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Interested in how to perform a smart contract audit?
One of the several issues with the smart contract technology is the need to properly audit smart contracts to ensure that there are no security issues and that all contracts are fully performance-optimized.
If you have never audited a smart contract before then the process can certainly be a real test for your development team. In this article, I intend to outline exactly what is involved in a smart contract audit.
How to do a Smart Contract Audit
There are two fundamental approaches to smart contract auditing – Manual and Automatic code analysis. Let‘s take a look at exactly what each one involves:
Manual vs. Automatic analysis of code
While there are a few prizes for guessing what manual analysis of code involves, there are a number of advantages to this approach.
If you have a good-sized development team, conducting a manual analysis of the smart contract code is the best way of identifying coding problems.
A manual review of code will involve the team examining each line of code in order to scrutinize it for compilation and re-entrance mistakes as well as security issues.
Naturally, a particular focus should be paid to identifying security issues as these are the biggest threat to the successful long-term implementation of your smart contract.
Automatic code analysis has the benefit of saving software development teams massive amounts of time when checking their code.
Such an audit including automatic analysis of code also allows for sophisticated penetration testing which helps find vulnerabilities extremely quickly.
The majority of developers who create Ethereum smart contracts use Truffle to conduct automatic code testing. Alternatively, other developers use programs like Populus, a python-based framework that allows for quick testing using TestRPC.
When relying on automated code testing programs, developers need to remember that they do have a number of drawbacks.
The main problems that arise from automated code analysis include missed vulnerabilities and code being falsely identified as a problem when it isn‘t.
While false positives can be a nuisance, the real danger is in missed vulnerabilities. It is for this reason that developers should always conduct a thorough manual analysis of code even if they have already conducted automated code testing.
Examples of the types of cybersecurity attacks for Ethereum smart contract audits:
- Reentrancy attack
- Over and underflows
- Reordering attack
- Replay attack
- Short address attack
Smart Contract Performance Validation
It is vital to ensure that your smart contract is performance-optimized before rolling it out. The performance of any smart contract is directly linked to the quality of the code.
It is for this reason that all smart contract audits should include performance validation. Poorly optimized contracts will also cost more to execute as I will explain later on.
Validation will include checking the code for any errors that might slow down or affect other aspects of the contract’s performance in some way.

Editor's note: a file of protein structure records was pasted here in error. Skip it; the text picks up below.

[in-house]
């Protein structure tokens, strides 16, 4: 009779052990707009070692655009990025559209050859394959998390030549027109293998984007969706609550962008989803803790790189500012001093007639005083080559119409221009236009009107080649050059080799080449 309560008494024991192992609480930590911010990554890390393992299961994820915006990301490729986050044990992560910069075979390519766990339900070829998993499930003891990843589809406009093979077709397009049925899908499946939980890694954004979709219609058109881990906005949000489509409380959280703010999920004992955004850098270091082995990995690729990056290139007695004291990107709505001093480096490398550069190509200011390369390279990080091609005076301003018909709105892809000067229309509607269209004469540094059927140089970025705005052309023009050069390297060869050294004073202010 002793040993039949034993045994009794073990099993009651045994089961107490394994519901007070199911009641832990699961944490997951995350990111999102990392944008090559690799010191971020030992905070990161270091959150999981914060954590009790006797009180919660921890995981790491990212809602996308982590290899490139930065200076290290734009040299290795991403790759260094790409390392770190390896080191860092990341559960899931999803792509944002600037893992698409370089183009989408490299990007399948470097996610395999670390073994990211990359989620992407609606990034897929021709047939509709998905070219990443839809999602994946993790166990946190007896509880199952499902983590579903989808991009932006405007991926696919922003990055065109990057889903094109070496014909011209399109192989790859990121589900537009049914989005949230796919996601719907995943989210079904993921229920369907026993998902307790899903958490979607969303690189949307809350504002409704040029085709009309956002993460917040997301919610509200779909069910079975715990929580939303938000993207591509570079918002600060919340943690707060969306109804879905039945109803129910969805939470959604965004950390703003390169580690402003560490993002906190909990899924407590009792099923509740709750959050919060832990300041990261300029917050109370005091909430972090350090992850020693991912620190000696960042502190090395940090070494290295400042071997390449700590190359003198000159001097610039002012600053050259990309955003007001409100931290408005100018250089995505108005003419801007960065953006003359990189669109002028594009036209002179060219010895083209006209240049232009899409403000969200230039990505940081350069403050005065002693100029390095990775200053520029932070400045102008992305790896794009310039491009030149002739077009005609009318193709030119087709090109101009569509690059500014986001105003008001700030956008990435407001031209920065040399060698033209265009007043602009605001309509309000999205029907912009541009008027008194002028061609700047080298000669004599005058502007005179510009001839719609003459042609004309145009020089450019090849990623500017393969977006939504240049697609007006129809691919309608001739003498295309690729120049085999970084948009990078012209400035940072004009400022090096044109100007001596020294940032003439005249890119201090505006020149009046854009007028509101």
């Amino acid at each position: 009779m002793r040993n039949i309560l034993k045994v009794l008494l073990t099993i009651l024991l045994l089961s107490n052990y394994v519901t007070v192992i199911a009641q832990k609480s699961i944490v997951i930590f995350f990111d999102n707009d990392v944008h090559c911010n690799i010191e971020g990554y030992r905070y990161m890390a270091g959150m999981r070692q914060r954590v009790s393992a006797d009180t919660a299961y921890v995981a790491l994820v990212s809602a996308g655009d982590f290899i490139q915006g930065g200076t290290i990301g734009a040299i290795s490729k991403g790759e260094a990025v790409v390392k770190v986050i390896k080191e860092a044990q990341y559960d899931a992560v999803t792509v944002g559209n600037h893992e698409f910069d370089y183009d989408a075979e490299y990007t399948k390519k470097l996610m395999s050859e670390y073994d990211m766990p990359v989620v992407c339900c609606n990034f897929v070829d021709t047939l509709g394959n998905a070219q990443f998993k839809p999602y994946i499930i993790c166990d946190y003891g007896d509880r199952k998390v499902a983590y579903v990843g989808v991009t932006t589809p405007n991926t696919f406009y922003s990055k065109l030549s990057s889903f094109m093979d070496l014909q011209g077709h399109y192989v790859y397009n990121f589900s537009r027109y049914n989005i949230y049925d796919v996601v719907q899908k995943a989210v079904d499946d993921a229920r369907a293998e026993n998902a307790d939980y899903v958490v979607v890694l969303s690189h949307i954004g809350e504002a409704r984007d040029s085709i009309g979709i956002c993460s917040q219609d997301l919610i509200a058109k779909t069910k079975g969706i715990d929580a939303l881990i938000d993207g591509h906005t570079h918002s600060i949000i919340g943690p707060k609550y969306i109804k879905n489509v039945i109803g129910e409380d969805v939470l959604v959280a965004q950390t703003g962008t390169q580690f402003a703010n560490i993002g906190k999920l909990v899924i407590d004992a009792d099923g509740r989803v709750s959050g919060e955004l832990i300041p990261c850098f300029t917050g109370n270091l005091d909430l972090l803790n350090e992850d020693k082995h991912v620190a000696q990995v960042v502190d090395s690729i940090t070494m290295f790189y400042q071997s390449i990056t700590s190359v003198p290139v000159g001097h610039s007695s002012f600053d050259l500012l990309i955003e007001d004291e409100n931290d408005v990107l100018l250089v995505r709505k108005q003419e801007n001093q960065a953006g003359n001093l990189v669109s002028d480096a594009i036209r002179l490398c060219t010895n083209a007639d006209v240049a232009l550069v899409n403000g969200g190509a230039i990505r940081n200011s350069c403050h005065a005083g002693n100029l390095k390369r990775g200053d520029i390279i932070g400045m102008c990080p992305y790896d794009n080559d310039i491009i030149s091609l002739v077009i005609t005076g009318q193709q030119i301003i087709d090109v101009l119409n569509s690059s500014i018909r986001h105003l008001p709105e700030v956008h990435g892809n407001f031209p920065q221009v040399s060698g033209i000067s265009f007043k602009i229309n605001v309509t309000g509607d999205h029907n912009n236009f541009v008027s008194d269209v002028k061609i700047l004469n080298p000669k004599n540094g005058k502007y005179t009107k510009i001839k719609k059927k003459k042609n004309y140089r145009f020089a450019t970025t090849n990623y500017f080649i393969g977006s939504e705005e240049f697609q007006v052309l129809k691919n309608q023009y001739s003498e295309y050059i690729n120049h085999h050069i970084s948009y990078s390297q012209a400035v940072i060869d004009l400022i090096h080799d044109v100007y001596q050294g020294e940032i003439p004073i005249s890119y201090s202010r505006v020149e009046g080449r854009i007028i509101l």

The easiest place to start when conducting a performance review is performing formal verification to see if the contract executes in a way that fulfills all the agreements that both parties decided when entering the contract.
In the case of a supply chain-based smart contract, for example, this agreement could be something as simple as one party confirming the delivery of goods, something which would then trigger the release of payment in the form of crypto tokens or a cryptocurrency such as ETH or Bitcoin, etc.
Checking that the defi (decentralized finance) contract is able to automatically initiate the payment after the delivery of goods is registered is the first step.
Next will be to test the contract for variables. Since there can be a wide range of contract “triggers” and resulting actions, it is important that the contract is tested to ascertain that it is able to handle all the possible variations that might be asked from it.
Therefore, part of performance validation also includes pressure testing the smart contract for variables that might arise from how it is implemented in the real world.
Examples of this could be anything from a third party setting up the contract, changes in conditions of execution, changes to the completing action(s) of the contract after it is activated, and even how the contract reacts to disputes arising from one or both parties feeling that the terms of the contract have not been properly fulfilled.
Believe it or not but one of the most recurring performance-related problems results from developers not understanding the full scope of the contract.
A simple misunderstanding regarding the exact specifications of the contract will almost certainly lead to errors in its operation.
Testing for as many of these potential errors or oversights as possible before activating the smart contract will help reduce the instances where contracts act inappropriately or don’t provide all the desired outcomes.
Smart Contract Optimization via Gas Analysis
In order to cover the costs of transacting smart contracts, platforms such as the Ethereum Project need to charge ’gas‘ in the form of Ether. Gas prices vary depending on the complexity of the smart contract design.
In this example, they vary according to the number of operation codes that the Ethereum blockchain Virtual Machine has to execute. For a clearer picture of exactly how much your smart contract will cost to maintain, you can see a complete listing of Ethereum‘s prices here.